On December 6, the day of Ashura, one of the most emotionally charged days in the Islamic calendar, two bombings in Kabul and Mazar-i Sharif targeted Afghan Shi’ites commemorating the anniversary of the death that day of Hussein bin ‘Ali, the third Shi’ite Imam. The Kabul attack was carried out by a suicide bomber and targeted a shrine filled with worshippers while in the northern city of Mazar-i Sharif a bomb exploded at a Shi’ite mosque. The death toll from both attacks currently stands at 84 according to the Afghan Interior Ministry. The bombings have raised fears that they will precipitate the advent of sectarian violence between Afghanistan’s majority Sunnis and minority Shi’ites, who make up an estimated 19 percent of the total population of nearly 30 million people.
The Afghan Taliban was quick to deny responsibility for both the Kabul and Mazar-i Sharif attacks. The insurgent movement followed their initial denial with the release on December 11 of a detailed statement signed by its leadership council, the “Quetta Shura,” which repeated their denials of responsibility, strongly condemned the attacks, offered condolences to the victims and their families, and urged Afghan Shi’ite religious scholars to join them in preventing the eruption of sectarian violence like that which has plagued Iraq since 2003. The statement also urges Taliban fighters to ensure that such divisive attacks do not take place.
The strongly-worded Afghan Taliban response, which was signed, unlike the majority of the movement’s statements, by its leadership council, is significant because it shows how potentially damaging association with this type of brutal, seemingly mainly sectarian attack is to the movement’s claims to be a national movement. Despite its opposition to Shi’ite ritual practices and major parts of Shi’ite theology and its past targeting of Shi’ite Hazaras in the 1990s during its campaign to conquer all of Afghanistan, the Afghan Taliban today has no clear strategic interest in perpetrating this type of violent sectarianism. Indeed, the movement’s central political goal, which seeks to ensure its members a prominent political role in the country, would not be advanced by potentially beginning a bloody and ultimately strategically damaging outbreak of sectarian violence.
Suspicion about responsibility for the December 6 attacks has fallen on an offshoot of Lashkar-i Jhangvi (LJ), an anti-Shi’ite Pakistani militant group, following a claim by an individual claiming to be a group spokesman. This claim was later contradicted by a denial of responsibility and condemnation issued by another purported LJ spokesman to the Pakistani newspaper Dawn. Days after the attack, a man claiming to represent a new Afghan militant group inspired by LJ told the BBC that his group had carried out the attacks. Given the relative absence of severe sectarian violence between Afghan Sunnis and Shi’ites historically, there is a strong likelihood that foreign actors were involved in the attacks. Whether these were Al-Qaeda Central (AQC) operatives, anti-Shi’ite Pakistani militants, or others remains unclear.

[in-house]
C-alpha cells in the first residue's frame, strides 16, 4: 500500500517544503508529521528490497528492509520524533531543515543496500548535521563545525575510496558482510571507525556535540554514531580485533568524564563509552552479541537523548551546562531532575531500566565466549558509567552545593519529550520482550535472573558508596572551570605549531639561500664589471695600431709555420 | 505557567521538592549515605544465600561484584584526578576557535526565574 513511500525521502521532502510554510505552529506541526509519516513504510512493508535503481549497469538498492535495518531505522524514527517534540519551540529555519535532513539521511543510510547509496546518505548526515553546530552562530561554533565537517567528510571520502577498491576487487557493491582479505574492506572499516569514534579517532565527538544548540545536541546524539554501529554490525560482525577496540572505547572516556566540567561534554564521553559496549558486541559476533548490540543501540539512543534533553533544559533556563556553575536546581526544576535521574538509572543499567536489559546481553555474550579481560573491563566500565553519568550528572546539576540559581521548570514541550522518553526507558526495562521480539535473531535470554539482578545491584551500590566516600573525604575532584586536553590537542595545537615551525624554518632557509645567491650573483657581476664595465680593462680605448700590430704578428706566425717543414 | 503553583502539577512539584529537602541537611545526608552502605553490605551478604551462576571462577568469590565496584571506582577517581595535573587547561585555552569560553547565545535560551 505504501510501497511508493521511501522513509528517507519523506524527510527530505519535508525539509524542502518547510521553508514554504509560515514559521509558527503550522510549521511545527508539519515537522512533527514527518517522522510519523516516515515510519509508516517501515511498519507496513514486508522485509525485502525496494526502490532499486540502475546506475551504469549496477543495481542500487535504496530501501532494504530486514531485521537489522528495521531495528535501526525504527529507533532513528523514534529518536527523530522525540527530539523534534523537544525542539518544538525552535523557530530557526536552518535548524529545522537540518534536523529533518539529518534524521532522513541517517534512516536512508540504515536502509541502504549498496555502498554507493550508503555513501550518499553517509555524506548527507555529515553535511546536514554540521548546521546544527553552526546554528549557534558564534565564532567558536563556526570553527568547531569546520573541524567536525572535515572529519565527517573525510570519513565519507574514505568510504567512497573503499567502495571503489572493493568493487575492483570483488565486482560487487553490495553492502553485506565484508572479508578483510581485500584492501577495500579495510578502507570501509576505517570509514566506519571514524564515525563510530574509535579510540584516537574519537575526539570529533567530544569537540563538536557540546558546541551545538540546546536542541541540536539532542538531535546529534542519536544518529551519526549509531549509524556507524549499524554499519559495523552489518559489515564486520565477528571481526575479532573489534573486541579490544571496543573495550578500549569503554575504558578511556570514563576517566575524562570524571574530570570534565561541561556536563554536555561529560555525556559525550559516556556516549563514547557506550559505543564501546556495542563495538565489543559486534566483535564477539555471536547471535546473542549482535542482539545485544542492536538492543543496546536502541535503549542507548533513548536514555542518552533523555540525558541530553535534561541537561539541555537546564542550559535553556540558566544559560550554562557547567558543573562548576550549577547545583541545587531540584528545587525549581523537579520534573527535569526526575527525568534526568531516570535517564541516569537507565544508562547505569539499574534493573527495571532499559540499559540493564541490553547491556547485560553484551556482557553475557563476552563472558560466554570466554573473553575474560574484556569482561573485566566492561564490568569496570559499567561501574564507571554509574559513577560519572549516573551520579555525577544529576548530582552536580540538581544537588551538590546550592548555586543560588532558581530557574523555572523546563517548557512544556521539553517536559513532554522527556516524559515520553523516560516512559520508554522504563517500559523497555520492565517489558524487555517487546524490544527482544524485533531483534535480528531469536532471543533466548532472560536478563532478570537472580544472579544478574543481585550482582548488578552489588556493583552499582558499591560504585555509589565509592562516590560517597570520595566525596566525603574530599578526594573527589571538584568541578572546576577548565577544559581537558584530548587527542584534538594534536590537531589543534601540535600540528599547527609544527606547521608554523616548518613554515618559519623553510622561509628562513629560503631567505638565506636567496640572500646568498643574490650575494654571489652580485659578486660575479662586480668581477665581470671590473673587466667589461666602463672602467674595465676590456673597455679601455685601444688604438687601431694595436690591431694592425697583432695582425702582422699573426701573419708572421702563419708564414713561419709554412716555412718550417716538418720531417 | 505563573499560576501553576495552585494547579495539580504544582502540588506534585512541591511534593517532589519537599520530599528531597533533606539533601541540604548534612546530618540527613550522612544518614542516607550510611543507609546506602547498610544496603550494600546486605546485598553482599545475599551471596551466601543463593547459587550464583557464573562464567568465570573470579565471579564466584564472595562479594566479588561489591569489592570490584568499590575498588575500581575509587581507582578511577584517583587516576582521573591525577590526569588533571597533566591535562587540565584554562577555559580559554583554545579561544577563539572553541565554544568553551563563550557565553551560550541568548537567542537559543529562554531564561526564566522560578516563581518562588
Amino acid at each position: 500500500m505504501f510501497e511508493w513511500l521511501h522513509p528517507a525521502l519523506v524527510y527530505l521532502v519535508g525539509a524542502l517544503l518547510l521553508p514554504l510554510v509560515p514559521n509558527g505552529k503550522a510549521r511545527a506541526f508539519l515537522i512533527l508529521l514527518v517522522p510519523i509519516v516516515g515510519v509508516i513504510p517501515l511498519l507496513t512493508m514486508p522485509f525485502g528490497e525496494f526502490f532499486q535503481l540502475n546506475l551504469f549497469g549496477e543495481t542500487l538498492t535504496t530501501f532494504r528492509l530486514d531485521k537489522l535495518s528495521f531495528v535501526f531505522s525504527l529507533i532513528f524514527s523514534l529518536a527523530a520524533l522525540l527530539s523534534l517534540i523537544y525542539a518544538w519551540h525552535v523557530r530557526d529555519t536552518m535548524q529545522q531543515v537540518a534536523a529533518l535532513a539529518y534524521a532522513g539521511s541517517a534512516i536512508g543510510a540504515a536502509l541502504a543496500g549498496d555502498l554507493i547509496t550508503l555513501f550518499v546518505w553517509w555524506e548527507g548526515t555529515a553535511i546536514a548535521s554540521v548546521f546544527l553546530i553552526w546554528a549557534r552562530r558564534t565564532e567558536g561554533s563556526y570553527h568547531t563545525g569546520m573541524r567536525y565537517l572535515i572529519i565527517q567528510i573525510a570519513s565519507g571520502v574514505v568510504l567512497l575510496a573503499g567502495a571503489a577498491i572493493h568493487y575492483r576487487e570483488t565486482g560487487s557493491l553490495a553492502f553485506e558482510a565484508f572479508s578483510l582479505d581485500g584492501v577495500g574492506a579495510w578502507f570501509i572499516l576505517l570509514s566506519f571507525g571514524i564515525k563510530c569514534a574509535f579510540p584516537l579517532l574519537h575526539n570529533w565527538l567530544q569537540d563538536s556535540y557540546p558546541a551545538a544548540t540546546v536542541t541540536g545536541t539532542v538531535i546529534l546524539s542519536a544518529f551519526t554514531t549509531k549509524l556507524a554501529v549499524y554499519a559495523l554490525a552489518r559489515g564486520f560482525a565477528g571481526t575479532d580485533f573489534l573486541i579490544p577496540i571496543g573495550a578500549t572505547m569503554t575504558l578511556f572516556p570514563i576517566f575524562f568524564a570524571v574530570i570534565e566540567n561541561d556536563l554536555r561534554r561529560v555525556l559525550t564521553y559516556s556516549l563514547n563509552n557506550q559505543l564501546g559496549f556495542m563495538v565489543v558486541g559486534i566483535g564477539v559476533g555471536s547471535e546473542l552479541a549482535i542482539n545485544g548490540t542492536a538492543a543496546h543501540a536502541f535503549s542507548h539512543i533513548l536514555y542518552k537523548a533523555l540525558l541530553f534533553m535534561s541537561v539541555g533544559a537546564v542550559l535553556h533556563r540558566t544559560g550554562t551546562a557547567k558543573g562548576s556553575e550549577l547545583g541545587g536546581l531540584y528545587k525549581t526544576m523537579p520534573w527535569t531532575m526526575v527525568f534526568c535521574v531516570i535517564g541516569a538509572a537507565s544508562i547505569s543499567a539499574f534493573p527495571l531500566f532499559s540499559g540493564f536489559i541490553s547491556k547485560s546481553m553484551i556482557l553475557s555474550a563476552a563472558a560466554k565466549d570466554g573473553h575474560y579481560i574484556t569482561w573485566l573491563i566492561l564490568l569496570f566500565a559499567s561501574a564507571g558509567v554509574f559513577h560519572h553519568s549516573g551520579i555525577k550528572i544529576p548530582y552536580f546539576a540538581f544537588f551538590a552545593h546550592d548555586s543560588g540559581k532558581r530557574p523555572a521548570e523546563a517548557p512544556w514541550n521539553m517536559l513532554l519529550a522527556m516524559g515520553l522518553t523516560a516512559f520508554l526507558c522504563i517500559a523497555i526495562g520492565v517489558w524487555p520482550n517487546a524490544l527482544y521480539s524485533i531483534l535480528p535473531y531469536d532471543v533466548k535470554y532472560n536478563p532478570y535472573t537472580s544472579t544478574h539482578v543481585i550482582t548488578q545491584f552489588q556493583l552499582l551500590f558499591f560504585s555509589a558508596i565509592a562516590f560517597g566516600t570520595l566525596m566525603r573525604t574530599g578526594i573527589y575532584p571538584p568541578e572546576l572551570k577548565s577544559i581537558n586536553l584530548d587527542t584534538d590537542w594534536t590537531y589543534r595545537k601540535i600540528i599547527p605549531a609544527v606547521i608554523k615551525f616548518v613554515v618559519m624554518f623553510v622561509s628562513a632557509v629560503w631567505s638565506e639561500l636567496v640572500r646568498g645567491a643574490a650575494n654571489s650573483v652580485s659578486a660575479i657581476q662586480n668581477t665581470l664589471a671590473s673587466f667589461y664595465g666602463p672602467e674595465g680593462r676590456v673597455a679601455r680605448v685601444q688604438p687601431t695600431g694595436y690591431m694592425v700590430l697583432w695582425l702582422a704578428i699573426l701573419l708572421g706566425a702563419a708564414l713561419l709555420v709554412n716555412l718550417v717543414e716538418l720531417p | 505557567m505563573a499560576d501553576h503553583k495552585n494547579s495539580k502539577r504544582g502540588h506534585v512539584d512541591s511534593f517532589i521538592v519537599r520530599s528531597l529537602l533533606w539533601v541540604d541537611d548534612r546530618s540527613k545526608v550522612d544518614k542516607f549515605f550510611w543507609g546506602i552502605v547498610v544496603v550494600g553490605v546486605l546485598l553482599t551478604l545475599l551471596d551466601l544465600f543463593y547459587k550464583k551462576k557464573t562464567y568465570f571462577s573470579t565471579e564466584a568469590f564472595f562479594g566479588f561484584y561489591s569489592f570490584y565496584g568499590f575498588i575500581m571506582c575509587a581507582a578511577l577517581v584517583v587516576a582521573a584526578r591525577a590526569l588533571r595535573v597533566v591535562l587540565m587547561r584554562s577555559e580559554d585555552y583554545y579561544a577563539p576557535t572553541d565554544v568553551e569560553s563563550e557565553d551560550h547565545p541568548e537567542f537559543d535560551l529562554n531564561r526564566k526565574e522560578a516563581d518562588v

It is possible that elements of the Tehrik-i Taliban Pakistan (TTP), an umbrella for dozens of Pakistani Pashtun militias operating in Khyber-Pakhtunkhwa province and the Federally-Administered Tribal Areas (FATA), were involved in the attacks. The TTP’s amir, Hakimullah Mehsud, ideologue Qari Hussain Mehsud, and senior spokesman, Azam Tariq, have a history of associating with extreme anti-Shi’ite Pakistani groups like LJ and Sipah-i Sahaba and he oversaw anti-Shi’ite violence in the agencies of Orakzai and Kurram in the FATA. The TTP has reportedly participated jointly with other militant groups, including the Waziristan-based Islamic Movement of Uzbekistan, in attacks inside Afghanistan. It is unclear, however, what the TTP would hope to gain in carrying out sectarian attacks inside Afghanistan.
The reaction of the Afghan Taliban is significant and stands in stark contrast to the virulent and even boastful anti-Shi’ite sectarianism of Al-Qaeda in the Arabian Peninsula (AQAP) and the Islamic State of Iraq (ISI). Debates over the question of sectarianism and specifically whether anti-Shi’ism is an integral creedal principle have long plagued the transnational Sunni jihadi current. The immediate and strong reaction against the bombings by the Afghan Taliban supports the argument that the movement is focused mainly on conducting a nationalist insurgency and thus must assign significant weight to local sentiments, which largely oppose such manifestations of extreme sectarian violence.
Any successful insurgent movement has to take into account local dynamics or risk turning the local population against it. Insurgents rely, at the very least, on the acquiescence of locals in waging their military campaigns. Since they are usually already outnumbered and outgunned by the central government, insurgents cannot afford to increase the level of active opposition they face by provoking locals. When insurgent movements and other militant groups have actively gone against local sentiments and even attack local actors, such as the ISI’s attacks on Iraqi Sunni tribal leaders, they have faced severe setbacks that have caused them to lose much of the ground they had previously gained. Outreach to locals, particularly local leaders, rather than open confrontation makes much more strategic sense. The Afghan Taliban, which is waging a nationalist, or nation-centered, insurgency with broad-based support, is keenly aware of the need to not alienate the very people it seeks to win over. Afghan Taliban leaders have little to gain from perpetrating attacks like those which took place on December 6. Foreign actors such as AQC and extreme Pakistani Sunni sectarian groups, however, may hope to create further chaos in Afghanistan for their own strategic reasons.
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